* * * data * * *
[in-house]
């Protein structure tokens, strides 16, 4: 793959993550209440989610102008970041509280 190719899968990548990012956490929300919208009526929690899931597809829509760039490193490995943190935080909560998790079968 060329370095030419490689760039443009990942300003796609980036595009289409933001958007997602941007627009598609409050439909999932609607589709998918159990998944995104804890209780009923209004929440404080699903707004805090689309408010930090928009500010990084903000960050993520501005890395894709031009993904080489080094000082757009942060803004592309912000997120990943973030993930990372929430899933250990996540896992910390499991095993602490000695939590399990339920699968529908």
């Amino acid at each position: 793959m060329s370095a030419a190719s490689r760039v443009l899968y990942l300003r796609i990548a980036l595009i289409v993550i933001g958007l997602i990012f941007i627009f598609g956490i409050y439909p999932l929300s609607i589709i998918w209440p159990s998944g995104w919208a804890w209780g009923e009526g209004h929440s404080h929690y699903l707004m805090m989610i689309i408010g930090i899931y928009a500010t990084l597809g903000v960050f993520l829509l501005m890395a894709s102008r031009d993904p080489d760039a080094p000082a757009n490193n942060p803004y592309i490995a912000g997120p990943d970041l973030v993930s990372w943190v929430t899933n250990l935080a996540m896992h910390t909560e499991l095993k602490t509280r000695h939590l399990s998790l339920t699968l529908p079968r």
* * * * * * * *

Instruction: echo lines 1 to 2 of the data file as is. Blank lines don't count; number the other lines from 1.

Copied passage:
[in-house]
């Protein structure tokens, strides 16, 4: 793959993550209440989610102008970041509280 190719899968990548990012956490929300919208009526929690899931597809829509760039490193490995943190935080909560998790079968 060329370095030419490689760039443009990942300003796609980036595009289409933001958007997602941007627009598609409050439909999932609607589709998918159990998944995104804890209780009923209004929440404080699903707004805090689309408010930090928009500010990084903000960050993520501005890395894709031009993904080489080094000082757009942060803004592309912000997120990943973030993930990372929430899933250990996540896992910390499991095993602490000695939590399990339920699968529908």